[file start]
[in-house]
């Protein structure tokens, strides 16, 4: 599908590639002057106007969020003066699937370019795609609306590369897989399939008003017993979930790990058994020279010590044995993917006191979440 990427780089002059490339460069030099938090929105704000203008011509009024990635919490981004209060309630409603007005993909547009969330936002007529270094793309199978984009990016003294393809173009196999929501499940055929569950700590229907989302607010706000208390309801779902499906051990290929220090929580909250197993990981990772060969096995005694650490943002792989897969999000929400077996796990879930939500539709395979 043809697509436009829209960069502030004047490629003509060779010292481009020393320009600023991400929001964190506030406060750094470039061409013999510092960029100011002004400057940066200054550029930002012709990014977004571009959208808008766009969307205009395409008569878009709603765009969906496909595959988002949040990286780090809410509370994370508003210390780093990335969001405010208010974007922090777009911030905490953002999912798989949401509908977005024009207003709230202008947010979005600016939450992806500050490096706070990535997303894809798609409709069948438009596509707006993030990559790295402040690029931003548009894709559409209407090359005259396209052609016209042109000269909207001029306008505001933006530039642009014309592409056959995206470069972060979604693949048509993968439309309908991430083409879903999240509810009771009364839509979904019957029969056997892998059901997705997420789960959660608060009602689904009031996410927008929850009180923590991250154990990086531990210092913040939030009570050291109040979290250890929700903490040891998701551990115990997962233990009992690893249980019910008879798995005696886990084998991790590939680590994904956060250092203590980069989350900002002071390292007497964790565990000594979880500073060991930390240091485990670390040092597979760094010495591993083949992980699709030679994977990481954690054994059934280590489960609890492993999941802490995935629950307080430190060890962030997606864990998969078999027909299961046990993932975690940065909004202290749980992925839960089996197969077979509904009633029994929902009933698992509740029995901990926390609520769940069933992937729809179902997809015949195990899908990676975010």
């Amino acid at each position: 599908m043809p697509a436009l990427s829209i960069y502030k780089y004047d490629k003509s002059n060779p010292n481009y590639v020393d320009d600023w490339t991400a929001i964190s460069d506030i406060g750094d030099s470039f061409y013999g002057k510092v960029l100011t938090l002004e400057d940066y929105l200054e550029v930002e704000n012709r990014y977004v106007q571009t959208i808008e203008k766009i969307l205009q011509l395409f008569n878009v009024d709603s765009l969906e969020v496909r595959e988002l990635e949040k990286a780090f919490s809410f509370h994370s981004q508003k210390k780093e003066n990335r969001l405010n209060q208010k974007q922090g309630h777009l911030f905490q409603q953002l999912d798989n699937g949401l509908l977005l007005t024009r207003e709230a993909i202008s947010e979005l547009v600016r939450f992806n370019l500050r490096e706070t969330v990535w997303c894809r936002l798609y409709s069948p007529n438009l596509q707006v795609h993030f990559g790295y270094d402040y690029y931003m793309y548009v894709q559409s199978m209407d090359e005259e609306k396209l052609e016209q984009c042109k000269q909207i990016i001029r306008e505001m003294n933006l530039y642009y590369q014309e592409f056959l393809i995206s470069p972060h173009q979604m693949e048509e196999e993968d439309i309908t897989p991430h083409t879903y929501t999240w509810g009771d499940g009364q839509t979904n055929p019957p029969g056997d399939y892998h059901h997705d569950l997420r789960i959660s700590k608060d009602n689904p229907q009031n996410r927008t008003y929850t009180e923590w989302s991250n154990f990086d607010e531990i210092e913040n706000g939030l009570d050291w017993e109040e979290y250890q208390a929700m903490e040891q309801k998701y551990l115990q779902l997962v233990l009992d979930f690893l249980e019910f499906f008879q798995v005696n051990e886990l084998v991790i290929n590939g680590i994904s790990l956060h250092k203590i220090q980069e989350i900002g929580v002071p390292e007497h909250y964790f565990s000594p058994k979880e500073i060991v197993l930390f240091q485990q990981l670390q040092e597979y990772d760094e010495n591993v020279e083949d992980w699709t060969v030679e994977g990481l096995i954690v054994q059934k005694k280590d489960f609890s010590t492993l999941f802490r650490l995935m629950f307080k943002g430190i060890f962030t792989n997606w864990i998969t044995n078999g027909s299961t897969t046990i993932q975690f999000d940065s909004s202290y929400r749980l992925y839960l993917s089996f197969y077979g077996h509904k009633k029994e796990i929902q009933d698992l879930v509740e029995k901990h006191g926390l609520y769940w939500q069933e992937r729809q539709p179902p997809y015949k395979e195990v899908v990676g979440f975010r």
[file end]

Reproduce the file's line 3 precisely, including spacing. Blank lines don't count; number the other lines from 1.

């Amino acid at each position: 599908m043809p697509a436009l990427s829209i960069y502030k780089y004047d490629k003509s002059n060779p010292n481009y590639v020393d320009d600023w490339t991400a929001i964190s460069d506030i406060g750094d030099s470039f061409y013999g002057k510092v960029l100011t938090l002004e400057d940066y929105l200054e550029v930002e704000n012709r990014y977004v106007q571009t959208i808008e203008k766009i969307l205009q011509l395409f008569n878009v009024d709603s765009l969906e969020v496909r595959e988002l990635e949040k990286a780090f919490s809410f509370h994370s981004q508003k210390k780093e003066n990335r969001l405010n209060q208010k974007q922090g309630h777009l911030f905490q409603q953002l999912d798989n699937g949401l509908l977005l007005t024009r207003e709230a993909i202008s947010e979005l547009v600016r939450f992806n370019l500050r490096e706070t969330v990535w997303c894809r936002l798609y409709s069948p007529n438009l596509q707006v795609h993030f990559g790295y270094d402040y690029y931003m793309y548009v894709q559409s199978m209407d090359e005259e609306k396209l052609e016209q984009c042109k000269q909207i990016i001029r306008e505001m003294n933006l530039y642009y590369q014309e592409f056959l393809i995206s470069p972060h173009q979604m693949e048509e196999e993968d439309i309908t897989p991430h083409t879903y929501t999240w509810g009771d499940g009364q839509t979904n055929p019957p029969g056997d399939y892998h059901h997705d569950l997420r789960i959660s700590k608060d009602n689904p229907q009031n996410r927008t008003y929850t009180e923590w989302s991250n154990f990086d607010e531990i210092e913040n706000g939030l009570d050291w017993e109040e979290y250890q208390a929700m903490e040891q309801k998701y551990l115990q779902l997962v233990l009992d979930f690893l249980e019910f499906f008879q798995v005696n051990e886990l084998v991790i290929n590939g680590i994904s790990l956060h250092k203590i220090q980069e989350i900002g929580v002071p390292e007497h909250y964790f565990s000594p058994k979880e500073i060991v197993l930390f240091q485990q990981l670390q040092e597979y990772d760094e010495n591993v020279e083949d992980w699709t060969v030679e994977g990481l096995i954690v054994q059934k005694k280590d489960f609890s010590t492993l999941f802490r650490l995935m629950f307080k943002g430190i060890f962030t792989n997606w864990i998969t044995n078999g027909s299961t897969t046990i993932q975690f999000d940065s909004s202290y929400r749980l992925y839960l993917s089996f197969y077979g077996h509904k009633k029994e796990i929902q009933d698992l879930v509740e029995k901990h006191g926390l609520y769940w939500q069933e992937r729809q539709p179902p997809y015949k395979e195990v899908v990676g979440f975010r």